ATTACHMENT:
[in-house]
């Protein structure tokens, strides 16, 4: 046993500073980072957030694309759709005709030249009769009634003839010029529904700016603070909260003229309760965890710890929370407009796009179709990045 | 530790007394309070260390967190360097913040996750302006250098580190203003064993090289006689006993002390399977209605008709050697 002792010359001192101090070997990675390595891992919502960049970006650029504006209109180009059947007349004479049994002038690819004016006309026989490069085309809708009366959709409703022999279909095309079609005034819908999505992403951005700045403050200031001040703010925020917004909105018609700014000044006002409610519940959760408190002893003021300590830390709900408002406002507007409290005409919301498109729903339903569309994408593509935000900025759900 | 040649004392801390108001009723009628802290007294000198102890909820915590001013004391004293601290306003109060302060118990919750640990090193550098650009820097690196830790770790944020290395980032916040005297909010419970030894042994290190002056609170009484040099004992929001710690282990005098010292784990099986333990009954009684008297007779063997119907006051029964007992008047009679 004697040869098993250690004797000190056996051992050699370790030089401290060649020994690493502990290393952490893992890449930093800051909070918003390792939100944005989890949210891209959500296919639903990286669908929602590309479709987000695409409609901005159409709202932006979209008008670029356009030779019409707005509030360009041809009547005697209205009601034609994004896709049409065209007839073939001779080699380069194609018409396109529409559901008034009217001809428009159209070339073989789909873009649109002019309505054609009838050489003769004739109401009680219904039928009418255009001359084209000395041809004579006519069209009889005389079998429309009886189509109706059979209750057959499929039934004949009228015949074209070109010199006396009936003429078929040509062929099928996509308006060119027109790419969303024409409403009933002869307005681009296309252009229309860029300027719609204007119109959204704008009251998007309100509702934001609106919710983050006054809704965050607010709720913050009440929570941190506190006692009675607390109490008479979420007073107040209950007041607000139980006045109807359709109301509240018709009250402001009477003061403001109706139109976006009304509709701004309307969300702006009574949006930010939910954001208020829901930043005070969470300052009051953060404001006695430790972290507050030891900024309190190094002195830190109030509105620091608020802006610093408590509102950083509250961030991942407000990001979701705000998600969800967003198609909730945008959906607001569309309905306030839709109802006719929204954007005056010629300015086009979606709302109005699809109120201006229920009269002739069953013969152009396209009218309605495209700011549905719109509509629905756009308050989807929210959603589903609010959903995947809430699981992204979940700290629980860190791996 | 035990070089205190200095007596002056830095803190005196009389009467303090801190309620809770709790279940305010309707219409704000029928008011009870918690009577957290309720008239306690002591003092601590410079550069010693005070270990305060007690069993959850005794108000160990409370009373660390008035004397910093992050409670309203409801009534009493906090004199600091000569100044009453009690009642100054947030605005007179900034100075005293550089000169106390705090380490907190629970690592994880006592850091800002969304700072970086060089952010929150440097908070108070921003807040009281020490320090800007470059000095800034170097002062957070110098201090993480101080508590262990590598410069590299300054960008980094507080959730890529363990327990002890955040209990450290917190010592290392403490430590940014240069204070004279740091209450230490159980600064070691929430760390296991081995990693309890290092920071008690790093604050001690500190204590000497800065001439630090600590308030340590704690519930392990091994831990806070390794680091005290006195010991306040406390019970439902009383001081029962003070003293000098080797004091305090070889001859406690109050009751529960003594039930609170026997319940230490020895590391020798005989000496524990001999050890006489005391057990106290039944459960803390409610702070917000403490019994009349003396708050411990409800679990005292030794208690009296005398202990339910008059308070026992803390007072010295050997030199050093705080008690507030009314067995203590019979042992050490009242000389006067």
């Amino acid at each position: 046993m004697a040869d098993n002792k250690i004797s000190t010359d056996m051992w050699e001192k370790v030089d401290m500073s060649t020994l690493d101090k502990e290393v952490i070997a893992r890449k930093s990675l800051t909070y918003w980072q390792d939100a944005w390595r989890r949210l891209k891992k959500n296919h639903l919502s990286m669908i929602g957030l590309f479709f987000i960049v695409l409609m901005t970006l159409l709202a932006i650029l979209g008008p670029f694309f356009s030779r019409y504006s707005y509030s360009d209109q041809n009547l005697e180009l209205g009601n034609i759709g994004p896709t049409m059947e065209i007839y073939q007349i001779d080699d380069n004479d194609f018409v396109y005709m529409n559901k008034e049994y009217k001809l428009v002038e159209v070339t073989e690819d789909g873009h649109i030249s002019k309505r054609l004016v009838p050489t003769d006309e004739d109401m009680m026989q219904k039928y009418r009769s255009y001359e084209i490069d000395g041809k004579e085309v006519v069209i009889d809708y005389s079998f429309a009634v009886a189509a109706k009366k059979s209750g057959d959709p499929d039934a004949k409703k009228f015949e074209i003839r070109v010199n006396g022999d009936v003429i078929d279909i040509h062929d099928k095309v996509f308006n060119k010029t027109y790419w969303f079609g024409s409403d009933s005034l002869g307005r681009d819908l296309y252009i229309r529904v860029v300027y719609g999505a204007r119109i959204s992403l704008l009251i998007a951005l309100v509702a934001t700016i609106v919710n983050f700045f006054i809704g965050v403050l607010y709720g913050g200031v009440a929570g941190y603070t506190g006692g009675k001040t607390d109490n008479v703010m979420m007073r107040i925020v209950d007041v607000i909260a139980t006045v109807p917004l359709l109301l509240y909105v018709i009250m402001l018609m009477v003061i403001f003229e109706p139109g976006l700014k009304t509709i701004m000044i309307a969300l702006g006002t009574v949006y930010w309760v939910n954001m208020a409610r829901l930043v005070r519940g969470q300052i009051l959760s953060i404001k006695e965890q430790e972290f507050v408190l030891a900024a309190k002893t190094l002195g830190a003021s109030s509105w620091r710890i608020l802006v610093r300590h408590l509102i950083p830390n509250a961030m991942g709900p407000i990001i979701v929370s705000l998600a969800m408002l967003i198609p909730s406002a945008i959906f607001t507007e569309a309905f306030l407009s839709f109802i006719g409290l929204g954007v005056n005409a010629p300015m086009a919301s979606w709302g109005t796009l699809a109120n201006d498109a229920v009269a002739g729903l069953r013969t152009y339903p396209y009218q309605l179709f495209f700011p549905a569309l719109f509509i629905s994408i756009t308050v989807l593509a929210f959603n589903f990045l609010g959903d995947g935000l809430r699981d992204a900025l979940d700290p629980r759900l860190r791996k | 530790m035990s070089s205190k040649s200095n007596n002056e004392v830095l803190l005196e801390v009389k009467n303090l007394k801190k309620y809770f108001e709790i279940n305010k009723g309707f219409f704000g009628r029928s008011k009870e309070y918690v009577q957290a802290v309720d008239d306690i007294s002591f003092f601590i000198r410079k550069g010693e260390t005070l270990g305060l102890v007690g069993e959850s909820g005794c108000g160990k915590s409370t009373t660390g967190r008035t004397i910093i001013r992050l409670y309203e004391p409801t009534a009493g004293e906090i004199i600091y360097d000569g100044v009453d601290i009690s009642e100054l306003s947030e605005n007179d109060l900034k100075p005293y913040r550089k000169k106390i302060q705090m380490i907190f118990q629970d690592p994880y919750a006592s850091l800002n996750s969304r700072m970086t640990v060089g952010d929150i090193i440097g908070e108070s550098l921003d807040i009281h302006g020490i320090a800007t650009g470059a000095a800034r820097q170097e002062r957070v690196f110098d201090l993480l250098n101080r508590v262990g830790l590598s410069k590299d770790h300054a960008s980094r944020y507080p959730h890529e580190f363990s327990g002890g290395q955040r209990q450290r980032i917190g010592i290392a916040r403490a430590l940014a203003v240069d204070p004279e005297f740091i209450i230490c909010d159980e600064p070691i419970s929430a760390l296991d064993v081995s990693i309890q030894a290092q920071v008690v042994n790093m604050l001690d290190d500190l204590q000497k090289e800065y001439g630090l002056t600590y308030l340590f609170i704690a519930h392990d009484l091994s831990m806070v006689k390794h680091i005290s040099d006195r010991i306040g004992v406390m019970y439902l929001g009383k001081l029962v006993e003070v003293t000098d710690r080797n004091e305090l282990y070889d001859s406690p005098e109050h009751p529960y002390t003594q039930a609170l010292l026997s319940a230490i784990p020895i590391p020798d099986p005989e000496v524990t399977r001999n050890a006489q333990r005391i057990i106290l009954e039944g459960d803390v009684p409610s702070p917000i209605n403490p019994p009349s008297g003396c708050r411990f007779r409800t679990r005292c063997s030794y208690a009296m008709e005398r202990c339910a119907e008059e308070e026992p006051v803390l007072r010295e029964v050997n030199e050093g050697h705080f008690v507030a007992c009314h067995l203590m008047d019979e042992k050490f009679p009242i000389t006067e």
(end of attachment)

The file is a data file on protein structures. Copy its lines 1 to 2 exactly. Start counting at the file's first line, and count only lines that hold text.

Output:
[in-house]
């Protein structure tokens, strides 16, 4: 046993500073980072957030694309759709005709030249009769009634003839010029529904700016603070909260003229309760965890710890929370407009796009179709990045 | 530790007394309070260390967190360097913040996750302006250098580190203003064993090289006689006993002390399977209605008709050697 002792010359001192101090070997990675390595891992919502960049970006650029504006209109180009059947007349004479049994002038690819004016006309026989490069085309809708009366959709409703022999279909095309079609005034819908999505992403951005700045403050200031001040703010925020917004909105018609700014000044006002409610519940959760408190002893003021300590830390709900408002406002507007409290005409919301498109729903339903569309994408593509935000900025759900 | 040649004392801390108001009723009628802290007294000198102890909820915590001013004391004293601290306003109060302060118990919750640990090193550098650009820097690196830790770790944020290395980032916040005297909010419970030894042994290190002056609170009484040099004992929001710690282990005098010292784990099986333990009954009684008297007779063997119907006051029964007992008047009679 004697040869098993250690004797000190056996051992050699370790030089401290060649020994690493502990290393952490893992890449930093800051909070918003390792939100944005989890949210891209959500296919639903990286669908929602590309479709987000695409409609901005159409709202932006979209008008670029356009030779019409707005509030360009041809009547005697209205009601034609994004896709049409065209007839073939001779080699380069194609018409396109529409559901008034009217001809428009159209070339073989789909873009649109002019309505054609009838050489003769004739109401009680219904039928009418255009001359084209000395041809004579006519069209009889005389079998429309009886189509109706059979209750057959499929039934004949009228015949074209070109010199006396009936003429078929040509062929099928996509308006060119027109790419969303024409409403009933002869307005681009296309252009229309860029300027719609204007119109959204704008009251998007309100509702934001609106919710983050006054809704965050607010709720913050009440929570941190506190006692009675607390109490008479979420007073107040209950007041607000139980006045109807359709109301509240018709009250402001009477003061403001109706139109976006009304509709701004309307969300702006009574949006930010939910954001208020829901930043005070969470300052009051953060404001006695430790972290507050030891900024309190190094002195830190109030509105620091608020802006610093408590509102950083509250961030991942407000990001979701705000998600969800967003198609909730945008959906607001569309309905306030839709109802006719929204954007005056010629300015086009979606709302109005699809109120201006229920009269002739069953013969152009396209009218309605495209700011549905719109509509629905756009308050989807929210959603589903609010959903995947809430699981992204979940700290629980860190791996 | 035990070089205190200095007596002056830095803190005196009389009467303090801190309620809770709790279940305010309707219409704000029928008011009870918690009577957290309720008239306690002591003092601590410079550069010693005070270990305060007690069993959850005794108000160990409370009373660390008035004397910093992050409670309203409801009534009493906090004199600091000569100044009453009690009642100054947030605005007179900034100075005293550089000169106390705090380490907190629970690592994880006592850091800002969304700072970086060089952010929150440097908070108070921003807040009281020490320090800007470059000095800034170097002062957070110098201090993480101080508590262990590598410069590299300054960008980094507080959730890529363990327990002890955040209990450290917190010592290392403490430590940014240069204070004279740091209450230490159980600064070691929430760390296991081995990693309890290092920071008690790093604050001690500190204590000497800065001439630090600590308030340590704690519930392990091994831990806070390794680091005290006195010991306040406390019970439902009383001081029962003070003293000098080797004091305090070889001859406690109050009751529960003594039930609170026997319940230490020895590391020798005989000496524990001999050890006489005391057990106290039944459960803390409610702070917000403490019994009349003396708050411990409800679990005292030794208690009296005398202990339910008059308070026992803390007072010295050997030199050093705080008690507030009314067995203590019979042992050490009242000389006067």